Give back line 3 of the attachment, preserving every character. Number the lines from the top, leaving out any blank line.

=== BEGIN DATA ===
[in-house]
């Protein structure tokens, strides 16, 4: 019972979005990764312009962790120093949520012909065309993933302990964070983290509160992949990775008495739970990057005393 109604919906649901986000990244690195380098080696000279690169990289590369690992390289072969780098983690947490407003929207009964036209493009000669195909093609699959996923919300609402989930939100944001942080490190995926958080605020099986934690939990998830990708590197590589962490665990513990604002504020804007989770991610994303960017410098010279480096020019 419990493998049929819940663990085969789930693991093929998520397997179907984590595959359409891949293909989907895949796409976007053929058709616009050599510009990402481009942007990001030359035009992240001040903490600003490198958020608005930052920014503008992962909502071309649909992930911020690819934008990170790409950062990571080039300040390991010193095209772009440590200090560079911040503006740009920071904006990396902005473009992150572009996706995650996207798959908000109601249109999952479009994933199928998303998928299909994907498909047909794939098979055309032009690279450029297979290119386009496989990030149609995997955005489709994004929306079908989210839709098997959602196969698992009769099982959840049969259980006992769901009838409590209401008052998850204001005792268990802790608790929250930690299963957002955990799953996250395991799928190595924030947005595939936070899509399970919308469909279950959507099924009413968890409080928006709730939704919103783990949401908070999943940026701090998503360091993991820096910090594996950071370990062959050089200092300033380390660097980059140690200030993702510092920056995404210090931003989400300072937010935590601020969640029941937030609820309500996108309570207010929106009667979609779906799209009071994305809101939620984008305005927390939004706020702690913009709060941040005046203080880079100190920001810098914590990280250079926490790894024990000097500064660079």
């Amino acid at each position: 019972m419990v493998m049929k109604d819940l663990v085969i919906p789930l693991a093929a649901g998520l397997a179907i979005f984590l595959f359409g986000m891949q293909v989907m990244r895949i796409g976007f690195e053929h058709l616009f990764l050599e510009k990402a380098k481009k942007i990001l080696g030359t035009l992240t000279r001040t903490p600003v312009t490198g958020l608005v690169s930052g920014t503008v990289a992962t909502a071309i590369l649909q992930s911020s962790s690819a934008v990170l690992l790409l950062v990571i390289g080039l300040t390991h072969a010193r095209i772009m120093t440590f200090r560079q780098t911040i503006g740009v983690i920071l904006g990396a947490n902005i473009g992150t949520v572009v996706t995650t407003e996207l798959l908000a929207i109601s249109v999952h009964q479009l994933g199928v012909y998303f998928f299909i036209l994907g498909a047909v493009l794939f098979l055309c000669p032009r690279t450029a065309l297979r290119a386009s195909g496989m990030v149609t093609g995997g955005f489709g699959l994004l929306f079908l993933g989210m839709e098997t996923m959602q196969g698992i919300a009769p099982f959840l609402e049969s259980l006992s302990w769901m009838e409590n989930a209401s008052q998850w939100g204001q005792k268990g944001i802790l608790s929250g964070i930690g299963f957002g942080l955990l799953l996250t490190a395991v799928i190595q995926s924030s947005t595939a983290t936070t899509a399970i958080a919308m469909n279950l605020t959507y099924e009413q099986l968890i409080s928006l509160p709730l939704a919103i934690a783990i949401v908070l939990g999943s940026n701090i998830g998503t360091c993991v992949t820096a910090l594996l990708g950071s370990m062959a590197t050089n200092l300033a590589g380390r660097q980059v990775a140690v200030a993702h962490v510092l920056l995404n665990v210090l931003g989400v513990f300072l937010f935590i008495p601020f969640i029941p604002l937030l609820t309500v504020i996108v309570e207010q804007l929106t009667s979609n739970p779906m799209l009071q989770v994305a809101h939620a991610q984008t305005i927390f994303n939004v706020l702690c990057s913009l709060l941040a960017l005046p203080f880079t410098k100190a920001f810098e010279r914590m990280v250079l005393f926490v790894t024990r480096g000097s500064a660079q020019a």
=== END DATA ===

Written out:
């Amino acid at each position: 019972m419990v493998m049929k109604d819940l663990v085969i919906p789930l693991a093929a649901g998520l397997a179907i979005f984590l595959f359409g986000m891949q293909v989907m990244r895949i796409g976007f690195e053929h058709l616009f990764l050599e510009k990402a380098k481009k942007i990001l080696g030359t035009l992240t000279r001040t903490p600003v312009t490198g958020l608005v690169s930052g920014t503008v990289a992962t909502a071309i590369l649909q992930s911020s962790s690819a934008v990170l690992l790409l950062v990571i390289g080039l300040t390991h072969a010193r095209i772009m120093t440590f200090r560079q780098t911040i503006g740009v983690i920071l904006g990396a947490n902005i473009g992150t949520v572009v996706t995650t407003e996207l798959l908000a929207i109601s249109v999952h009964q479009l994933g199928v012909y998303f998928f299909i036209l994907g498909a047909v493009l794939f098979l055309c000669p032009r690279t450029a065309l297979r290119a386009s195909g496989m990030v149609t093609g995997g955005f489709g699959l994004l929306f079908l993933g989210m839709e098997t996923m959602q196969g698992i919300a009769p099982f959840l609402e049969s259980l006992s302990w769901m009838e409590n989930a209401s008052q998850w939100g204001q005792k268990g944001i802790l608790s929250g964070i930690g299963f957002g942080l955990l799953l996250t490190a395991v799928i190595q995926s924030s947005t595939a983290t936070t899509a399970i958080a919308m469909n279950l605020t959507y099924e009413q099986l968890i409080s928006l509160p709730l939704a919103i934690a783990i949401v908070l939990g999943s940026n701090i998830g998503t360091c993991v992949t820096a910090l594996l990708g950071s370990m062959a590197t050089n200092l300033a590589g380390r660097q980059v990775a140690v200030a993702h962490v510092l920056l995404n665990v210090l931003g989400v513990f300072l937010f935590i008495p601020f969640i029941p604002l937030l609820t309500v504020i996108v309570e207010q804007l929106t009667s979609n739970p779906m799209l009071q989770v994305a809101h939620a991610q984008t305005i927390f994303n939004v706020l702690c990057s913009l709060l941040a960017l005046p203080f880079t410098k100190a920001f810098e010279r914590m990280v250079l005393f926490v790894t024990r480096g000097s500064a660079q020019a």